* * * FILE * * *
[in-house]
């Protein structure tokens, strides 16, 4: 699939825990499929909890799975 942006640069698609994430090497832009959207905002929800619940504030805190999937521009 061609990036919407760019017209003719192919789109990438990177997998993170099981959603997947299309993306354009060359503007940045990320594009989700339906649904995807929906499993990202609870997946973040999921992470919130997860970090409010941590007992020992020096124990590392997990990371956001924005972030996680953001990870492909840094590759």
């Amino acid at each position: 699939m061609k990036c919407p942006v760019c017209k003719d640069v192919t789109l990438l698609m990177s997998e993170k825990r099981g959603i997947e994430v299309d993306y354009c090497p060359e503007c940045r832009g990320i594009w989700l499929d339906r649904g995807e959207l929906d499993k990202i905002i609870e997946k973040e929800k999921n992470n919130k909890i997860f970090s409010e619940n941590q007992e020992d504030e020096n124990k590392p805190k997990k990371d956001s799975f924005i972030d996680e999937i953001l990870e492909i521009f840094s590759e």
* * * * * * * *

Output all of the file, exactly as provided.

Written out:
[in-house]
């Protein structure tokens, strides 16, 4: 699939825990499929909890799975 942006640069698609994430090497832009959207905002929800619940504030805190999937521009 061609990036919407760019017209003719192919789109990438990177997998993170099981959603997947299309993306354009060359503007940045990320594009989700339906649904995807929906499993990202609870997946973040999921992470919130997860970090409010941590007992020992020096124990590392997990990371956001924005972030996680953001990870492909840094590759």
């Amino acid at each position: 699939m061609k990036c919407p942006v760019c017209k003719d640069v192919t789109l990438l698609m990177s997998e993170k825990r099981g959603i997947e994430v299309d993306y354009c090497p060359e503007c940045r832009g990320i594009w989700l499929d339906r649904g995807e959207l929906d499993k990202i905002i609870e997946k973040e929800k999921n992470n919130k909890i997860f970090s409010e619940n941590q007992e020992d504030e020096n124990k590392p805190k997990k990371d956001s799975f924005i972030d996680e999937i953001l990870e492909i521009f840094s590759e």